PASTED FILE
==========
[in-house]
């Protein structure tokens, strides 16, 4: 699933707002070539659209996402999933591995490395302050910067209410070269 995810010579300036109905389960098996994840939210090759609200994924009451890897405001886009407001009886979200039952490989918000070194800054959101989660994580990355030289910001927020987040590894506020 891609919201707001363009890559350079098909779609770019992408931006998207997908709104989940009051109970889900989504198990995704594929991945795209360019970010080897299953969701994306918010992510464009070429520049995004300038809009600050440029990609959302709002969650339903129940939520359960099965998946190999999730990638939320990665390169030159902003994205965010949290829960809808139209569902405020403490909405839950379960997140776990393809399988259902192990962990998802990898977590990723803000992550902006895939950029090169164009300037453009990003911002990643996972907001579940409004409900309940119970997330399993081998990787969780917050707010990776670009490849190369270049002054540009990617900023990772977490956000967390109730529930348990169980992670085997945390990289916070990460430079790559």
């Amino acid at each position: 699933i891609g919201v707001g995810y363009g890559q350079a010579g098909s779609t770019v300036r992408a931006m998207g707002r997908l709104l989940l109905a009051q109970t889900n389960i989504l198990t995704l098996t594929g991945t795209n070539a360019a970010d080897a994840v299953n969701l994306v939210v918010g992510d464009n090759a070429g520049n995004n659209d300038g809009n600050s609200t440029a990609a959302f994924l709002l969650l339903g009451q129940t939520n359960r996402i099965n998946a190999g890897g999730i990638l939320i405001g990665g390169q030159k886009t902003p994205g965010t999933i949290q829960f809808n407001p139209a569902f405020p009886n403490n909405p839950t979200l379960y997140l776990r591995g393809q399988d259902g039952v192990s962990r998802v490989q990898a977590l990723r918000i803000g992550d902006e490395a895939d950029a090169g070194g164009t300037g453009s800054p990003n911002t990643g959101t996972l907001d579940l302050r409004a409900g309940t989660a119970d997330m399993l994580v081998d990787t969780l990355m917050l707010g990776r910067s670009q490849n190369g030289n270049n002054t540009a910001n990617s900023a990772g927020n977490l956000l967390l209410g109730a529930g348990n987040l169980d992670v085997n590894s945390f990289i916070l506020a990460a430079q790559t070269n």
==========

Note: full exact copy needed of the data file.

[in-house]
């Protein structure tokens, strides 16, 4: 699933707002070539659209996402999933591995490395302050910067209410070269 995810010579300036109905389960098996994840939210090759609200994924009451890897405001886009407001009886979200039952490989918000070194800054959101989660994580990355030289910001927020987040590894506020 891609919201707001363009890559350079098909779609770019992408931006998207997908709104989940009051109970889900989504198990995704594929991945795209360019970010080897299953969701994306918010992510464009070429520049995004300038809009600050440029990609959302709002969650339903129940939520359960099965998946190999999730990638939320990665390169030159902003994205965010949290829960809808139209569902405020403490909405839950379960997140776990393809399988259902192990962990998802990898977590990723803000992550902006895939950029090169164009300037453009990003911002990643996972907001579940409004409900309940119970997330399993081998990787969780917050707010990776670009490849190369270049002054540009990617900023990772977490956000967390109730529930348990169980992670085997945390990289916070990460430079790559």
């Amino acid at each position: 699933i891609g919201v707001g995810y363009g890559q350079a010579g098909s779609t770019v300036r992408a931006m998207g707002r997908l709104l989940l109905a009051q109970t889900n389960i989504l198990t995704l098996t594929g991945t795209n070539a360019a970010d080897a994840v299953n969701l994306v939210v918010g992510d464009n090759a070429g520049n995004n659209d300038g809009n600050s609200t440029a990609a959302f994924l709002l969650l339903g009451q129940t939520n359960r996402i099965n998946a190999g890897g999730i990638l939320i405001g990665g390169q030159k886009t902003p994205g965010t999933i949290q829960f809808n407001p139209a569902f405020p009886n403490n909405p839950t979200l379960y997140l776990r591995g393809q399988d259902g039952v192990s962990r998802v490989q990898a977590l990723r918000i803000g992550d902006e490395a895939d950029a090169g070194g164009t300037g453009s800054p990003n911002t990643g959101t996972l907001d579940l302050r409004a409900g309940t989660a119970d997330m399993l994580v081998d990787t969780l990355m917050l707010g990776r910067s670009q490849n190369g030289n270049n002054t540009a910001n990617s900023a990772g927020n977490l956000l967390l209410g109730a529930g348990n987040l169980d992670v085997n590894s945390f990289i916070l506020a990460a430079q790559t070269n």